Pond Filtration – the Skimmer or Skimmer box explained:
What does a Skimmer look like?
A Skimmer is essentially a plastic container with pipe holes and a face plate. It serves several purposes, its main components are a pump chamber, collection basket and weir door. When a skimmer is installed into an ecosystem pond it should be concealed within the build.
What purpose does a skimmer serve?
The skimmer is the first stage of our mechanical filtration.
The Skimmer houses, protects and conceals our pump. The pump circulates water from the pond on to the Biofalls or wetland filter.
The draw of the pump allows the skimmer to collect water from the pond.
A floating weir door ensures the skimmer can collect only the surface water from the pond hence the name.
By skimming off the surface water from the pond we are also able to collect any floating waste or debris such as twigs, leaves or duckweed. By collecting this waste before it can sink within the main water body we reduce the waste load within the pond.
The waste collects within a removable basket allowing it to be easily removed from the system.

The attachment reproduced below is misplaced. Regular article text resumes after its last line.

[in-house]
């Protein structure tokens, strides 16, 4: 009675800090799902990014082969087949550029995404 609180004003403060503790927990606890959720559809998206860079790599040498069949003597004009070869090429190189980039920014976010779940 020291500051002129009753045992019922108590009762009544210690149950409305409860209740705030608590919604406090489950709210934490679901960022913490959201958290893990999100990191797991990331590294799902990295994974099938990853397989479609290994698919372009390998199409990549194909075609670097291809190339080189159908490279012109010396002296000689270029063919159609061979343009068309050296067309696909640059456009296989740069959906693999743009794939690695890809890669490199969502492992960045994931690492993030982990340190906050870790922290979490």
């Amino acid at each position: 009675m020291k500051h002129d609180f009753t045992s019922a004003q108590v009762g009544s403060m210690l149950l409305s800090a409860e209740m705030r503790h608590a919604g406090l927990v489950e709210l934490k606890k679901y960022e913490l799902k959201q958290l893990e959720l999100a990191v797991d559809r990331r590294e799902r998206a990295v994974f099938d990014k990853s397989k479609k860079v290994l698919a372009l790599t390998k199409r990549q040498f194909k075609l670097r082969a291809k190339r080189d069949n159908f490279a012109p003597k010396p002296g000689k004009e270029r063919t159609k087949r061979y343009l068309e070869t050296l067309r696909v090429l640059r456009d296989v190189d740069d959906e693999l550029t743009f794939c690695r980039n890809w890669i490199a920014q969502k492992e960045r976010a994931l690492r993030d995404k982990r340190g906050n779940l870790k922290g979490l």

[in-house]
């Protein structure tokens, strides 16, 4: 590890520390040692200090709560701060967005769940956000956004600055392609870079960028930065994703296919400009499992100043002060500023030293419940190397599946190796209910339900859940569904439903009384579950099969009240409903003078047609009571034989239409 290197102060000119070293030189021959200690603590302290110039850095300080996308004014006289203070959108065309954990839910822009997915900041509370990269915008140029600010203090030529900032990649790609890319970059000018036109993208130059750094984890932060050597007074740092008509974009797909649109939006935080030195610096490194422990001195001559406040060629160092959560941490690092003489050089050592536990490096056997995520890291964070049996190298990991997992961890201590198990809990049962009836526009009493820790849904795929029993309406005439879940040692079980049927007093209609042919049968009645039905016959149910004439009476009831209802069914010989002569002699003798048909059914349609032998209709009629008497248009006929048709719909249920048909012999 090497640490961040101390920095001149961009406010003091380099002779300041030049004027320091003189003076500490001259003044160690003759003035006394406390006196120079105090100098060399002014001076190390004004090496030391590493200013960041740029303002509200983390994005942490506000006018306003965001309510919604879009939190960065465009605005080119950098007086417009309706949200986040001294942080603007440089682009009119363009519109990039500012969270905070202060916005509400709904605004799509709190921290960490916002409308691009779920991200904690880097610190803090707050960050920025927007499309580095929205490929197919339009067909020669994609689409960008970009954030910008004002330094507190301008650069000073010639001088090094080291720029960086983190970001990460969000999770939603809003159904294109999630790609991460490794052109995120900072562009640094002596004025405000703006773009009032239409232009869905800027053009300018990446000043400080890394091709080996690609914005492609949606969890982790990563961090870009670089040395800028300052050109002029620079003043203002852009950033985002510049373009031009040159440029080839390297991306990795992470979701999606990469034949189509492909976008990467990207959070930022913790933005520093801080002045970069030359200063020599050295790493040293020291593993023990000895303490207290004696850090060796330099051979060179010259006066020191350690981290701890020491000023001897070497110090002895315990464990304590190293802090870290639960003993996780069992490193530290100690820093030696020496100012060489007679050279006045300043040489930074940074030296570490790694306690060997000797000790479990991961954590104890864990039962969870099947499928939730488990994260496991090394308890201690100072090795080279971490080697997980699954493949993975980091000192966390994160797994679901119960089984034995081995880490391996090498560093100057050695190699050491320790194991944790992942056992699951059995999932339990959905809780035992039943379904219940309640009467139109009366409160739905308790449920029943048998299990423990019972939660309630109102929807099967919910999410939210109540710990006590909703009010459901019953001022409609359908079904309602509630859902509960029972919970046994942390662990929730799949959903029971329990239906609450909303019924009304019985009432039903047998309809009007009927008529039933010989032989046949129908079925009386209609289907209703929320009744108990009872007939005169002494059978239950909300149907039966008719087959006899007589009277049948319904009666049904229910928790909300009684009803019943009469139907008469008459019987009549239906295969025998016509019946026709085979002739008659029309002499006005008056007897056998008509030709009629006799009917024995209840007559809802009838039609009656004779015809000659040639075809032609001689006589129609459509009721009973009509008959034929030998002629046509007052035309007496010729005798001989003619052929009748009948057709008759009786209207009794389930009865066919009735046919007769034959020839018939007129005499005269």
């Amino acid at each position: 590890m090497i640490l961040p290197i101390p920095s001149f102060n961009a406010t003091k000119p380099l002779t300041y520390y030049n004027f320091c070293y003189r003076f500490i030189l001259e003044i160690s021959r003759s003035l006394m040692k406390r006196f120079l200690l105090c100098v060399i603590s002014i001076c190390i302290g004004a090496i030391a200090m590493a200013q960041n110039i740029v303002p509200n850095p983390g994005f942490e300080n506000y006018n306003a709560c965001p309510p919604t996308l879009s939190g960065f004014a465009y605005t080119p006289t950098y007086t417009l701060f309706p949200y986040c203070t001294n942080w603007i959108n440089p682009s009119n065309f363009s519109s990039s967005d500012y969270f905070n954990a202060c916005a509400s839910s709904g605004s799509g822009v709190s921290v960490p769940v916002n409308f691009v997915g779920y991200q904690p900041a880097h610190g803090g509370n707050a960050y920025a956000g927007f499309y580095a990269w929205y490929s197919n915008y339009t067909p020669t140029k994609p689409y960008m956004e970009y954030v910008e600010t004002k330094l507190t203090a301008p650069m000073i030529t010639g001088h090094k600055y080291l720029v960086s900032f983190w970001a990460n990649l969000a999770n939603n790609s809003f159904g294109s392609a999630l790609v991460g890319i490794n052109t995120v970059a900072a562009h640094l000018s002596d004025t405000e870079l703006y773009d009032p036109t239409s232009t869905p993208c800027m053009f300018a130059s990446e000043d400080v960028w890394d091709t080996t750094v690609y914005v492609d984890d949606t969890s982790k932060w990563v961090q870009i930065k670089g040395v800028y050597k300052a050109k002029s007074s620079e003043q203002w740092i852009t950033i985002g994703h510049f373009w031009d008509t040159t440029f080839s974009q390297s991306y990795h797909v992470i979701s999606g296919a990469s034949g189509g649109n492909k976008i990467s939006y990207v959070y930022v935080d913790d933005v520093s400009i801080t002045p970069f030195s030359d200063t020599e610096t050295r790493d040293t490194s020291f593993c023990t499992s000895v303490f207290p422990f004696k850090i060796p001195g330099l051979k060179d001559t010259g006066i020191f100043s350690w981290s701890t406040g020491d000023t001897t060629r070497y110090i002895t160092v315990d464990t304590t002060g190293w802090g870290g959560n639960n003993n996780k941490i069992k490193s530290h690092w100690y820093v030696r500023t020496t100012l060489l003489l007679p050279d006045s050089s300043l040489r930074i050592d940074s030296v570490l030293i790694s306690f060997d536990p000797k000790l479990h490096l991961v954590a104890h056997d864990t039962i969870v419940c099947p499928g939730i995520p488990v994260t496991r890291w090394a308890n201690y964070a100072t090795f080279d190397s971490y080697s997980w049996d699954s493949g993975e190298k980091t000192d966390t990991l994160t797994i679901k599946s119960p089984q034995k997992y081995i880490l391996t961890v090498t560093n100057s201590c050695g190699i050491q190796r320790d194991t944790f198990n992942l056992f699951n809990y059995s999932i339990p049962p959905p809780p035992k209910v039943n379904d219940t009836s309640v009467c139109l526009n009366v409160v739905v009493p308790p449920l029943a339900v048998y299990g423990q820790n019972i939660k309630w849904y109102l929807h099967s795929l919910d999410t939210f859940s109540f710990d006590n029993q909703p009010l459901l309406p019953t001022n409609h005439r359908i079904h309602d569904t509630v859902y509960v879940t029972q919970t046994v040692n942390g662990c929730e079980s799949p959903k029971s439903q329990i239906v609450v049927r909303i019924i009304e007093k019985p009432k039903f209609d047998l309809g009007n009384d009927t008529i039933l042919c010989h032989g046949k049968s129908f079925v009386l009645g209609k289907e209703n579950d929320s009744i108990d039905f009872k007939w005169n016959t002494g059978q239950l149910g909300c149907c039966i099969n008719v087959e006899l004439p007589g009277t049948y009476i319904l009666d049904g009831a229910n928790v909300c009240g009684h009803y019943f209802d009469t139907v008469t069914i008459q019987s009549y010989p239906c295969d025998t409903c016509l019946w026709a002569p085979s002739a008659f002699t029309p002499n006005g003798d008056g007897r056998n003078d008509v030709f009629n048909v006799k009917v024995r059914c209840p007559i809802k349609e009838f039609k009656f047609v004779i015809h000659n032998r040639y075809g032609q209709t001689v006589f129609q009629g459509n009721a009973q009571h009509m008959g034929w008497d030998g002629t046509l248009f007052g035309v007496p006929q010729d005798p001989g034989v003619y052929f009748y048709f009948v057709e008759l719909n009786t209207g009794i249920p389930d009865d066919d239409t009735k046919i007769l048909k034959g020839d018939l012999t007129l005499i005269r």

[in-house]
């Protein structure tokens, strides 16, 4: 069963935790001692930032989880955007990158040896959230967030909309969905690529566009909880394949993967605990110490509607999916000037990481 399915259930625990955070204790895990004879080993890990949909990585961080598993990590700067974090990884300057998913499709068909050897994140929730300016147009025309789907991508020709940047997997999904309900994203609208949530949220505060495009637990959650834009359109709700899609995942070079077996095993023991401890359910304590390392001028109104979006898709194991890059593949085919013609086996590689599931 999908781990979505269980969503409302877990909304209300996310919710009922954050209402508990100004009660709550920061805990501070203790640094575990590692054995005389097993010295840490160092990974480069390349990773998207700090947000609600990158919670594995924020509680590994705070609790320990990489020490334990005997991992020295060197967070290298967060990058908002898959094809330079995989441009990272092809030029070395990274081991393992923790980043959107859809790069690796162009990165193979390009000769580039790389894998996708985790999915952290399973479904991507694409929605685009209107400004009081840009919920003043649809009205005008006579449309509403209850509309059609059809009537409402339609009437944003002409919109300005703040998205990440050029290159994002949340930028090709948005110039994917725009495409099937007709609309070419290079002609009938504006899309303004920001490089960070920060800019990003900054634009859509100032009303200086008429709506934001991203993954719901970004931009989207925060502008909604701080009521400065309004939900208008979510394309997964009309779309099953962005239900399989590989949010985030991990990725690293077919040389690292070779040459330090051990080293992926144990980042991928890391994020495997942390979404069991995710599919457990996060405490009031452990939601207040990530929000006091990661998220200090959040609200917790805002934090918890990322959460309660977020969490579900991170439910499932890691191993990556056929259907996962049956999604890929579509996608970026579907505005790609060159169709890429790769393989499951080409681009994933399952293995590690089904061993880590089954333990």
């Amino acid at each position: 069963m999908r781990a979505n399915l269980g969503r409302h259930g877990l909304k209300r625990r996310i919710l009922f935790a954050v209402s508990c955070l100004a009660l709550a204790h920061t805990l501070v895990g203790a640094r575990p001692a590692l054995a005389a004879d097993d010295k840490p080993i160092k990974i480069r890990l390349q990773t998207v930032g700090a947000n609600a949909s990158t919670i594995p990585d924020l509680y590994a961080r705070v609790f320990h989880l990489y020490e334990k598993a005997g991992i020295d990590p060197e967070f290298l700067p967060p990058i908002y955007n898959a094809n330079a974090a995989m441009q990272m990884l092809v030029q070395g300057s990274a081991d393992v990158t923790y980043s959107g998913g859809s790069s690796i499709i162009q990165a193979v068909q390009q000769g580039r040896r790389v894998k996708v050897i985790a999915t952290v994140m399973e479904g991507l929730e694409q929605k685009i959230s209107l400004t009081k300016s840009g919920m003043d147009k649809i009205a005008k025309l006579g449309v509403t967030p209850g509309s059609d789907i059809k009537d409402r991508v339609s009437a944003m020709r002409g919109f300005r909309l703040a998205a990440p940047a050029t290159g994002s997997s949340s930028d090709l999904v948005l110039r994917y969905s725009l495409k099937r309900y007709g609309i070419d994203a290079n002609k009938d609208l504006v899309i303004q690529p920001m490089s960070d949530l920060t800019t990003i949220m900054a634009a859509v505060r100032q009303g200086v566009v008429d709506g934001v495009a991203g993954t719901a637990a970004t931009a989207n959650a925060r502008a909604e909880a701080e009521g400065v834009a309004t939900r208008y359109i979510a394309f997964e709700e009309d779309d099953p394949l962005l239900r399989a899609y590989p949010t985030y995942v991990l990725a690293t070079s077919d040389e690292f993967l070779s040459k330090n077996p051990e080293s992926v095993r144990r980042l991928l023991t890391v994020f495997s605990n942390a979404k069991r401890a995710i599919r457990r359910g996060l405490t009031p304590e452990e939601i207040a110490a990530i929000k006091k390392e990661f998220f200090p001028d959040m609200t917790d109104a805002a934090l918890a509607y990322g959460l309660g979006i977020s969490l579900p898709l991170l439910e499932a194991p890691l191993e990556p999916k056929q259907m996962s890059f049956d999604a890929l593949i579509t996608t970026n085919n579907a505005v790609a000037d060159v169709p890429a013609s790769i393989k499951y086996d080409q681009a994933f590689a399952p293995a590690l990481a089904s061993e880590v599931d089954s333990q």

Where is a skimmer located?
The skimmer is usually located at the opposite end of the pond to the waterfall, Biofalls or Wetland area to allow for maximum circulation through the pond. It is concealed with a faux rock cover to allow easy access for maintenance.
Which skimmer do I need?
When specifying or sizing a skimmer to a pond we look at the model number and cross reference it to the pond surface area. A 400 model corresponds to a pond surface area up to 400 ft² or 37m², a 1000 model to a pond surface area of up to 1000ft² or 93m². This must be considered in relation to all the other features and components within the specific system.
The skimmer 1000 offers an adjustable weir door and more substantial basket.
Is there a skimmer alternative?
There is an alternative to the skimmer called an intake bay which can be installed instead of or in unison with a skimmer. Watch out for a blog post on the Intake bay.